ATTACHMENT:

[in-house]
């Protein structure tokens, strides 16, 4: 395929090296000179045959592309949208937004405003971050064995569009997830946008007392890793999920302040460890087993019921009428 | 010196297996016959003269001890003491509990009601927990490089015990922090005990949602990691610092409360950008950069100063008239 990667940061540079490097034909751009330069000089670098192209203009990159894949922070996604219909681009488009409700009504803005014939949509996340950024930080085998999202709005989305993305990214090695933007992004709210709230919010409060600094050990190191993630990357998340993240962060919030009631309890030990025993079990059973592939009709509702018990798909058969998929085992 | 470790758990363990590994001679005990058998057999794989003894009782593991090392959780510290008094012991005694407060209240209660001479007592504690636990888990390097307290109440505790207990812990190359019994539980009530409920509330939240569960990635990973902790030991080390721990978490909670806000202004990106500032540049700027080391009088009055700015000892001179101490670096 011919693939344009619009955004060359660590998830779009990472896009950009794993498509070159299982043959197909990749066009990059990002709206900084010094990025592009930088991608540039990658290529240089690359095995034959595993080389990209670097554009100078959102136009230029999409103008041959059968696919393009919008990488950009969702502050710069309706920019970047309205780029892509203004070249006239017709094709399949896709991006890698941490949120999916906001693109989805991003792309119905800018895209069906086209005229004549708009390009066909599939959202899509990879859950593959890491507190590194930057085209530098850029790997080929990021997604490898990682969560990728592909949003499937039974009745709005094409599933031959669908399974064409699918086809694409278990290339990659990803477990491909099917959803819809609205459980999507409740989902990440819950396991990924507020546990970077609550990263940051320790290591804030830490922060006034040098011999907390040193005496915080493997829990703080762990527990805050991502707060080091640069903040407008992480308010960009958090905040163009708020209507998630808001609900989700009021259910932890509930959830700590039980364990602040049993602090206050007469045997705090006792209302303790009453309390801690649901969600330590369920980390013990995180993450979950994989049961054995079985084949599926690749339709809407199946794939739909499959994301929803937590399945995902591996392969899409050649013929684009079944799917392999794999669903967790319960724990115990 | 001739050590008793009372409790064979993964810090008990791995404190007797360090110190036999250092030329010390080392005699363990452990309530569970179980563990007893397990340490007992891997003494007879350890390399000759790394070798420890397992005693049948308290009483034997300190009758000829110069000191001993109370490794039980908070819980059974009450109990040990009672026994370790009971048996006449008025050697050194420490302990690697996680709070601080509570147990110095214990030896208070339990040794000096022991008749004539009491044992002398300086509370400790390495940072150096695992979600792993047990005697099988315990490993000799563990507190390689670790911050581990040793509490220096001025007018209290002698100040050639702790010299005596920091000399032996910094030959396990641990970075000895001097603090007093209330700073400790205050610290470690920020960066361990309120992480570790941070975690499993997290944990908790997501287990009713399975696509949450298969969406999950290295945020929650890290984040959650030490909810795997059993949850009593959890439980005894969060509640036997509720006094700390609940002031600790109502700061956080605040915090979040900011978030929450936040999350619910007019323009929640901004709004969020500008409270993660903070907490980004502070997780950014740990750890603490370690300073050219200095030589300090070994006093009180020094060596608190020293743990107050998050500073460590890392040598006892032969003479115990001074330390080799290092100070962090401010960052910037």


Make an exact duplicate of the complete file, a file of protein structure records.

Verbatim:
[in-house]
């Protein structure tokens, strides 16, 4: 395929090296000179045959592309949208937004405003971050064995569009997830946008007392890793999920302040460890087993019921009428 | 010196297996016959003269001890003491509990009601927990490089015990922090005990949602990691610092409360950008950069100063008239 990667940061540079490097034909751009330069000089670098192209203009990159894949922070996604219909681009488009409700009504803005014939949509996340950024930080085998999202709005989305993305990214090695933007992004709210709230919010409060600094050990190191993630990357998340993240962060919030009631309890030990025993079990059973592939009709509702018990798909058969998929085992 | 470790758990363990590994001679005990058998057999794989003894009782593991090392959780510290008094012991005694407060209240209660001479007592504690636990888990390097307290109440505790207990812990190359019994539980009530409920509330939240569960990635990973902790030991080390721990978490909670806000202004990106500032540049700027080391009088009055700015000892001179101490670096 011919693939344009619009955004060359660590998830779009990472896009950009794993498509070159299982043959197909990749066009990059990002709206900084010094990025592009930088991608540039990658290529240089690359095995034959595993080389990209670097554009100078959102136009230029999409103008041959059968696919393009919008990488950009969702502050710069309706920019970047309205780029892509203004070249006239017709094709399949896709991006890698941490949120999916906001693109989805991003792309119905800018895209069906086209005229004549708009390009066909599939959202899509990879859950593959890491507190590194930057085209530098850029790997080929990021997604490898990682969560990728592909949003499937039974009745709005094409599933031959669908399974064409699918086809694409278990290339990659990803477990491909099917959803819809609205459980999507409740989902990440819950396991990924507020546990970077609550990263940051320790290591804030830490922060006034040098011999907390040193005496915080493997829990703080762990527990805050991502707060080091640069903040407008992480308010960009958090905040163009708020209507998630808001609900989700009021259910932890509930959830700590039980364990602040049993602090206050007469045997705090006792209302303790009453309390801690649901969600330590369920980390013990995180993450979950994989049961054995079985084949599926690749339709809407199946794939739909499959994301929803937590399945995902591996392969899409050649013929684009079944799917392999794999669903967790319960724990115990 | 001739050590008793009372409790064979993964810090008990791995404190007797360090110190036999250092030329010390080392005699363990452990309530569970179980563990007893397990340490007992891997003494007879350890390399000759790394070798420890397992005693049948308290009483034997300190009758000829110069000191001993109370490794039980908070819980059974009450109990040990009672026994370790009971048996006449008025050697050194420490302990690697996680709070601080509570147990110095214990030896208070339990040794000096022991008749004539009491044992002398300086509370400790390495940072150096695992979600792993047990005697099988315990490993000799563990507190390689670790911050581990040793509490220096001025007018209290002698100040050639702790010299005596920091000399032996910094030959396990641990970075000895001097603090007093209330700073400790205050610290470690920020960066361990309120992480570790941070975690499993997290944990908790997501287990009713399975696509949450298969969406999950290295945020929650890290984040959650030490909810795997059993949850009593959890439980005894969060509640036997509720006094700390609940002031600790109502700061956080605040915090979040900011978030929450936040999350619910007019323009929640901004709004969020500008409270993660903070907490980004502070997780950014740990750890603490370690300073050219200095030589300090070994006093009180020094060596608190020293743990107050998050500073460590890392040598006892032969003479115990001074330390080799290092100070962090401010960052910037």